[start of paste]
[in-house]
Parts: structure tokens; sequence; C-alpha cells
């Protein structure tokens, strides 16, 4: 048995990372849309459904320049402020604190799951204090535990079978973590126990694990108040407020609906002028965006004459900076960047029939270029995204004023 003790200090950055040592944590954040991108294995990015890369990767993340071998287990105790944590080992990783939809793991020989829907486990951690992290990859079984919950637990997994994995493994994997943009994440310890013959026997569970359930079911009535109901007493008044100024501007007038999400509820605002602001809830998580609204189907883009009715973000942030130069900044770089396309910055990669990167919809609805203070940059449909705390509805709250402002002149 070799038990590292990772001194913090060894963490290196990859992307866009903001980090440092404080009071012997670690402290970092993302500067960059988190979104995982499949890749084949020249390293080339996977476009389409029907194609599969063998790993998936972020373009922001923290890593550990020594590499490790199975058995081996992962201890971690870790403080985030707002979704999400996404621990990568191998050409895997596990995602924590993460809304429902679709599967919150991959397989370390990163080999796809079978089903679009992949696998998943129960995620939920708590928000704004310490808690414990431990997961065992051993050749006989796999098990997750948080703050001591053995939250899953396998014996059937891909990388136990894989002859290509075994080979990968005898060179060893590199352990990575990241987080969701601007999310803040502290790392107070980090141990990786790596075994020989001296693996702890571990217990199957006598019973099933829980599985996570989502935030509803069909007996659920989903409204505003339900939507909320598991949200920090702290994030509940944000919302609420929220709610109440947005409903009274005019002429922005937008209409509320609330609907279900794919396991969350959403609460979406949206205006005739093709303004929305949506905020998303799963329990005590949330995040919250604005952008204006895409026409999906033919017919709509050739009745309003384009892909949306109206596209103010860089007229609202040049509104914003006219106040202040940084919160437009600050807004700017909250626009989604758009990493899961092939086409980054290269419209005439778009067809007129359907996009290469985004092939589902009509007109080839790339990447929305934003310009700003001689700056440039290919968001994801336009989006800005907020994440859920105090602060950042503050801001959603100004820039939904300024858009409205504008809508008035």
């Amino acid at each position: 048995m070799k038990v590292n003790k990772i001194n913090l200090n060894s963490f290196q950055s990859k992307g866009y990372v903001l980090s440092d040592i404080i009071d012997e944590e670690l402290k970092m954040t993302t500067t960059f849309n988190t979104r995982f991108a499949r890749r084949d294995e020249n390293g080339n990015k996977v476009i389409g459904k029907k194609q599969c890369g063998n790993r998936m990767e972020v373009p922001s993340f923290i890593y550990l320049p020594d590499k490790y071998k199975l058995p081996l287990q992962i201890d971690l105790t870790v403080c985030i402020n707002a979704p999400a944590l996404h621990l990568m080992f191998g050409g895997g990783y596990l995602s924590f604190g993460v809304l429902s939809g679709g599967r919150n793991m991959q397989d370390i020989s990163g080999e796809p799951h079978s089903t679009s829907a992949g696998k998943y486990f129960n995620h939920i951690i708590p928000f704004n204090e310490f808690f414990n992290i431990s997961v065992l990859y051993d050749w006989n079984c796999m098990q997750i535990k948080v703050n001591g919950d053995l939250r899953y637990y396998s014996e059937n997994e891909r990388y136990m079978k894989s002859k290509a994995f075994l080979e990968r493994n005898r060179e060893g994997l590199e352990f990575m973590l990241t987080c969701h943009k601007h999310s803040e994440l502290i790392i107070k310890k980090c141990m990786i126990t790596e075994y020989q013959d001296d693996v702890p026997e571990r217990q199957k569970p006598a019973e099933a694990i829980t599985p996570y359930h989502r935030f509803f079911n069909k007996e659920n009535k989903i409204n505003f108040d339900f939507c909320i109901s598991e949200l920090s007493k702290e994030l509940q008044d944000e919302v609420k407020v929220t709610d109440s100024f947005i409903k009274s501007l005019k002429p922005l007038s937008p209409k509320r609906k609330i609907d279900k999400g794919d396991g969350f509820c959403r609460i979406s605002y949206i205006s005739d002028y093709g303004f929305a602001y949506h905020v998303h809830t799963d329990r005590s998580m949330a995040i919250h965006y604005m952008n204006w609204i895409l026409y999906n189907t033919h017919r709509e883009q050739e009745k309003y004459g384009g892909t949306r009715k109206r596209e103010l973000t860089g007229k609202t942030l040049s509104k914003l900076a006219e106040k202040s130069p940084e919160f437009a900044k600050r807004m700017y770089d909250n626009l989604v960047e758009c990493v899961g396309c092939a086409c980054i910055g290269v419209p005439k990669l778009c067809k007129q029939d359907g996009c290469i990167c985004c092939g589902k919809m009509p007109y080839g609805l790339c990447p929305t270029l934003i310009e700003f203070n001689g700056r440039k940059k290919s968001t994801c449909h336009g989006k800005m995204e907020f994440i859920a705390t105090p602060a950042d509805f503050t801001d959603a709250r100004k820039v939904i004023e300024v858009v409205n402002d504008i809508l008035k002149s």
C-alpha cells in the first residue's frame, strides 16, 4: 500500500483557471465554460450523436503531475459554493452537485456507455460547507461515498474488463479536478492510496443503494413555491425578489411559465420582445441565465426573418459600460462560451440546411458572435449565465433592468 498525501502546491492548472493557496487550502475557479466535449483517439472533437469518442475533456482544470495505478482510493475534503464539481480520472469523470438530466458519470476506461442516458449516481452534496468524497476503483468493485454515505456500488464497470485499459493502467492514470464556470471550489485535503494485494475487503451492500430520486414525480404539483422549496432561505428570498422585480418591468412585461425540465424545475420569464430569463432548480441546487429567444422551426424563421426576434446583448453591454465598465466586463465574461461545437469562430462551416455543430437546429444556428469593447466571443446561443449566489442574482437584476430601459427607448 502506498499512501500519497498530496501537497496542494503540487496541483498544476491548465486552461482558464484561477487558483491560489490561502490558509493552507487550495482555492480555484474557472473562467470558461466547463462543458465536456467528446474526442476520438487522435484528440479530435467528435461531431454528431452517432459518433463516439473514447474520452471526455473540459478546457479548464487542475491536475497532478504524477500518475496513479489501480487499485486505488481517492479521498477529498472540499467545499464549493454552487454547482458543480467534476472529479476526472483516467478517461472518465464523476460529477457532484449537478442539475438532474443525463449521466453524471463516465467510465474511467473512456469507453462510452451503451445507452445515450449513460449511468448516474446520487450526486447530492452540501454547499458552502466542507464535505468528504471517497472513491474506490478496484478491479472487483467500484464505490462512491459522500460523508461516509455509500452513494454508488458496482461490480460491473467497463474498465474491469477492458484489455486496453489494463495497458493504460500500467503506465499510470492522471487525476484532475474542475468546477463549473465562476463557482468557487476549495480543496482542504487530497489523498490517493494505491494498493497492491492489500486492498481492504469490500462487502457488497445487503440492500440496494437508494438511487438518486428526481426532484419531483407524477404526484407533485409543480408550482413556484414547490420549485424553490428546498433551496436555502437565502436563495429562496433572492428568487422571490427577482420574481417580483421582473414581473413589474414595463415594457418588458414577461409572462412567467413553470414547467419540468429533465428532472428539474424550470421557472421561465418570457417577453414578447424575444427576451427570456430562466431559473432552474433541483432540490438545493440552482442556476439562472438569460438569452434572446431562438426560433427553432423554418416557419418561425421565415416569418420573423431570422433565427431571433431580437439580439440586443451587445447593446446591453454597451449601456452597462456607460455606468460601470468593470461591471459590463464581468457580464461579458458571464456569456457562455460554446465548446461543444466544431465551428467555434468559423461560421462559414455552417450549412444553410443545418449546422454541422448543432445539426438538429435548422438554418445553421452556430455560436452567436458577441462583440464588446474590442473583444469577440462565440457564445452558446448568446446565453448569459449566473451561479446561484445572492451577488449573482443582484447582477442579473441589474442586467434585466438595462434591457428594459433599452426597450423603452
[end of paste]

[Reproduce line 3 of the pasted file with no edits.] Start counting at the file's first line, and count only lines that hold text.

């Protein structure tokens, strides 16, 4: 048995990372849309459904320049402020604190799951204090535990079978973590126990694990108040407020609906002028965006004459900076960047029939270029995204004023 003790200090950055040592944590954040991108294995990015890369990767993340071998287990105790944590080992990783939809793991020989829907486990951690992290990859079984919950637990997994994995493994994997943009994440310890013959026997569970359930079911009535109901007493008044100024501007007038999400509820605002602001809830998580609204189907883009009715973000942030130069900044770089396309910055990669990167919809609805203070940059449909705390509805709250402002002149 070799038990590292990772001194913090060894963490290196990859992307866009903001980090440092404080009071012997670690402290970092993302500067960059988190979104995982499949890749084949020249390293080339996977476009389409029907194609599969063998790993998936972020373009922001923290890593550990020594590499490790199975058995081996992962201890971690870790403080985030707002979704999400996404621990990568191998050409895997596990995602924590993460809304429902679709599967919150991959397989370390990163080999796809079978089903679009992949696998998943129960995620939920708590928000704004310490808690414990431990997961065992051993050749006989796999098990997750948080703050001591053995939250899953396998014996059937891909990388136990894989002859290509075994080979990968005898060179060893590199352990990575990241987080969701601007999310803040502290790392107070980090141990990786790596075994020989001296693996702890571990217990199957006598019973099933829980599985996570989502935030509803069909007996659920989903409204505003339900939507909320598991949200920090702290994030509940944000919302609420929220709610109440947005409903009274005019002429922005937008209409509320609330609907279900794919396991969350959403609460979406949206205006005739093709303004929305949506905020998303799963329990005590949330995040919250604005952008204006895409026409999906033919017919709509050739009745309003384009892909949306109206596209103010860089007229609202040049509104914003006219106040202040940084919160437009600050807004700017909250626009989604758009990493899961092939086409980054290269419209005439778009067809007129359907996009290469985004092939589902009509007109080839790339990447929305934003310009700003001689700056440039290919968001994801336009989006800005907020994440859920105090602060950042503050801001959603100004820039939904300024858009409205504008809508008035």